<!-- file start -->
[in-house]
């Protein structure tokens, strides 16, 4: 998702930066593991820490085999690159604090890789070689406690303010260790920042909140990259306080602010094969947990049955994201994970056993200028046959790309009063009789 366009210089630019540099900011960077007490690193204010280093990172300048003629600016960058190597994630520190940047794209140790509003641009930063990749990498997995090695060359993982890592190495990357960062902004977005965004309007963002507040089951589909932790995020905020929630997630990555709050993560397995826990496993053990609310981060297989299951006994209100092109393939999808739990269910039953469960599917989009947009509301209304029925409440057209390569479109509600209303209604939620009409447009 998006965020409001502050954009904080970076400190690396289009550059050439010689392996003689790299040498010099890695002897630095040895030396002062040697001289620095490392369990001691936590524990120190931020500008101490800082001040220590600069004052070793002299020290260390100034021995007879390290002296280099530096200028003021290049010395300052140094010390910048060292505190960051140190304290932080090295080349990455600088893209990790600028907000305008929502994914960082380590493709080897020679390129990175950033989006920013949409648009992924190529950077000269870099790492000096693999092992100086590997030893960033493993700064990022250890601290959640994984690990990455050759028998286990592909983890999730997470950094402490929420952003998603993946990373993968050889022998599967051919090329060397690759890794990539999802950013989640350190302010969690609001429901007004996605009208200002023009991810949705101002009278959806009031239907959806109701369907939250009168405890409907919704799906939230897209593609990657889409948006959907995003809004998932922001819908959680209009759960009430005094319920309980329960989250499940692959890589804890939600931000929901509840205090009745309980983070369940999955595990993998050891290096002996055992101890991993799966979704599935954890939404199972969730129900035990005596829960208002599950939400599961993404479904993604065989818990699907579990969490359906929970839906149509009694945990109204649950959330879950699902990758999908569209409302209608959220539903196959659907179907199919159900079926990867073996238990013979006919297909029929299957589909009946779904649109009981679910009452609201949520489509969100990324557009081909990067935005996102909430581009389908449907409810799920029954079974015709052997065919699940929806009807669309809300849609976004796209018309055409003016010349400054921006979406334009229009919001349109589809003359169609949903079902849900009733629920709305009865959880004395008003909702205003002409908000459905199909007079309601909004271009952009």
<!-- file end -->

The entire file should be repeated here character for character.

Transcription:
[in-house]
């Protein structure tokens, strides 16, 4: 998702930066593991820490085999690159604090890789070689406690303010260790920042909140990259306080602010094969947990049955994201994970056993200028046959790309009063009789 366009210089630019540099900011960077007490690193204010280093990172300048003629600016960058190597994630520190940047794209140790509003641009930063990749990498997995090695060359993982890592190495990357960062902004977005965004309007963002507040089951589909932790995020905020929630997630990555709050993560397995826990496993053990609310981060297989299951006994209100092109393939999808739990269910039953469960599917989009947009509301209304029925409440057209390569479109509600209303209604939620009409447009 998006965020409001502050954009904080970076400190690396289009550059050439010689392996003689790299040498010099890695002897630095040895030396002062040697001289620095490392369990001691936590524990120190931020500008101490800082001040220590600069004052070793002299020290260390100034021995007879390290002296280099530096200028003021290049010395300052140094010390910048060292505190960051140190304290932080090295080349990455600088893209990790600028907000305008929502994914960082380590493709080897020679390129990175950033989006920013949409648009992924190529950077000269870099790492000096693999092992100086590997030893960033493993700064990022250890601290959640994984690990990455050759028998286990592909983890999730997470950094402490929420952003998603993946990373993968050889022998599967051919090329060397690759890794990539999802950013989640350190302010969690609001429901007004996605009208200002023009991810949705101002009278959806009031239907959806109701369907939250009168405890409907919704799906939230897209593609990657889409948006959907995003809004998932922001819908959680209009759960009430005094319920309980329960989250499940692959890589804890939600931000929901509840205090009745309980983070369940999955595990993998050891290096002996055992101890991993799966979704599935954890939404199972969730129900035990005596829960208002599950939400599961993404479904993604065989818990699907579990969490359906929970839906149509009694945990109204649950959330879950699902990758999908569209409302209608959220539903196959659907179907199919159900079926990867073996238990013979006919297909029929299957589909009946779904649109009981679910009452609201949520489509969100990324557009081909990067935005996102909430581009389908449907409810799920029954079974015709052997065919699940929806009807669309809300849609976004796209018309055409003016010349400054921006979406334009229009919001349109589809003359169609949903079902849900009733629920709305009865959880004395008003909702205003002409908000459905199909007079309601909004271009952009």